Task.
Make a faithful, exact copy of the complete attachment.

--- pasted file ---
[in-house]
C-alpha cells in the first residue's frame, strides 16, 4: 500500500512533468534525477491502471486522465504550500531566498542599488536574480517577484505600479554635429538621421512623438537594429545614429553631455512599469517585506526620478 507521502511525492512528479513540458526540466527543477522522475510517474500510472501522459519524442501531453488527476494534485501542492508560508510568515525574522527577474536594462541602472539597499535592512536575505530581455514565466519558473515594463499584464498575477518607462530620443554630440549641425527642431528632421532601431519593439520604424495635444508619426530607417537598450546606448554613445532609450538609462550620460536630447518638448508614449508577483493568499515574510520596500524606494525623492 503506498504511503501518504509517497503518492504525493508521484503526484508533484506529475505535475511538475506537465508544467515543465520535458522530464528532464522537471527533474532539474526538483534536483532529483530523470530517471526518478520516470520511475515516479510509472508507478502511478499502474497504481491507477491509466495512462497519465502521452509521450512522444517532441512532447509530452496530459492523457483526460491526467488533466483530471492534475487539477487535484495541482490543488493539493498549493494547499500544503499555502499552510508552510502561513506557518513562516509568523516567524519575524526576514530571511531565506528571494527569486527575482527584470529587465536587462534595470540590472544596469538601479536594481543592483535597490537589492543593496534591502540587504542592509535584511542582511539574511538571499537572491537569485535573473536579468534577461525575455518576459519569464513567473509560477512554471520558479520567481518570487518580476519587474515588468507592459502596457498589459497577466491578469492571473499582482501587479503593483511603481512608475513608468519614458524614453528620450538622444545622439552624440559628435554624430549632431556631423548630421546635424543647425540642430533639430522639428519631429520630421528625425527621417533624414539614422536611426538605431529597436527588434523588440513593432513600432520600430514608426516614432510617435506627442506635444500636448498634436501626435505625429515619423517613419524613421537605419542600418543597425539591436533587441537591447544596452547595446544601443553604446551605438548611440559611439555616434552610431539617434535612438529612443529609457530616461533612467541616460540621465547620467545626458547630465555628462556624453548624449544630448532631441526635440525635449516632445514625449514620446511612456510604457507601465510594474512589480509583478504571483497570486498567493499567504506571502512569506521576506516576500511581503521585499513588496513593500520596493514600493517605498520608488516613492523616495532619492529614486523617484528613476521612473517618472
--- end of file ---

[in-house]
C-alpha cells in the first residue's frame, strides 16, 4: 500500500512533468534525477491502471486522465504550500531566498542599488536574480517577484505600479554635429538621421512623438537594429545614429553631455512599469517585506526620478 507521502511525492512528479513540458526540466527543477522522475510517474500510472501522459519524442501531453488527476494534485501542492508560508510568515525574522527577474536594462541602472539597499535592512536575505530581455514565466519558473515594463499584464498575477518607462530620443554630440549641425527642431528632421532601431519593439520604424495635444508619426530607417537598450546606448554613445532609450538609462550620460536630447518638448508614449508577483493568499515574510520596500524606494525623492 503506498504511503501518504509517497503518492504525493508521484503526484508533484506529475505535475511538475506537465508544467515543465520535458522530464528532464522537471527533474532539474526538483534536483532529483530523470530517471526518478520516470520511475515516479510509472508507478502511478499502474497504481491507477491509466495512462497519465502521452509521450512522444517532441512532447509530452496530459492523457483526460491526467488533466483530471492534475487539477487535484495541482490543488493539493498549493494547499500544503499555502499552510508552510502561513506557518513562516509568523516567524519575524526576514530571511531565506528571494527569486527575482527584470529587465536587462534595470540590472544596469538601479536594481543592483535597490537589492543593496534591502540587504542592509535584511542582511539574511538571499537572491537569485535573473536579468534577461525575455518576459519569464513567473509560477512554471520558479520567481518570487518580476519587474515588468507592459502596457498589459497577466491578469492571473499582482501587479503593483511603481512608475513608468519614458524614453528620450538622444545622439552624440559628435554624430549632431556631423548630421546635424543647425540642430533639430522639428519631429520630421528625425527621417533624414539614422536611426538605431529597436527588434523588440513593432513600432520600430514608426516614432510617435506627442506635444500636448498634436501626435505625429515619423517613419524613421537605419542600418543597425539591436533587441537591447544596452547595446544601443553604446551605438548611440559611439555616434552610431539617434535612438529612443529609457530616461533612467541616460540621465547620467545626458547630465555628462556624453548624449544630448532631441526635440525635449516632445514625449514620446511612456510604457507601465510594474512589480509583478504571483497570486498567493499567504506571502512569506521576506516576500511581503521585499513588496513593500520596493514600493517605498520608488516613492523616495532619492529614486523617484528613476521612473517618472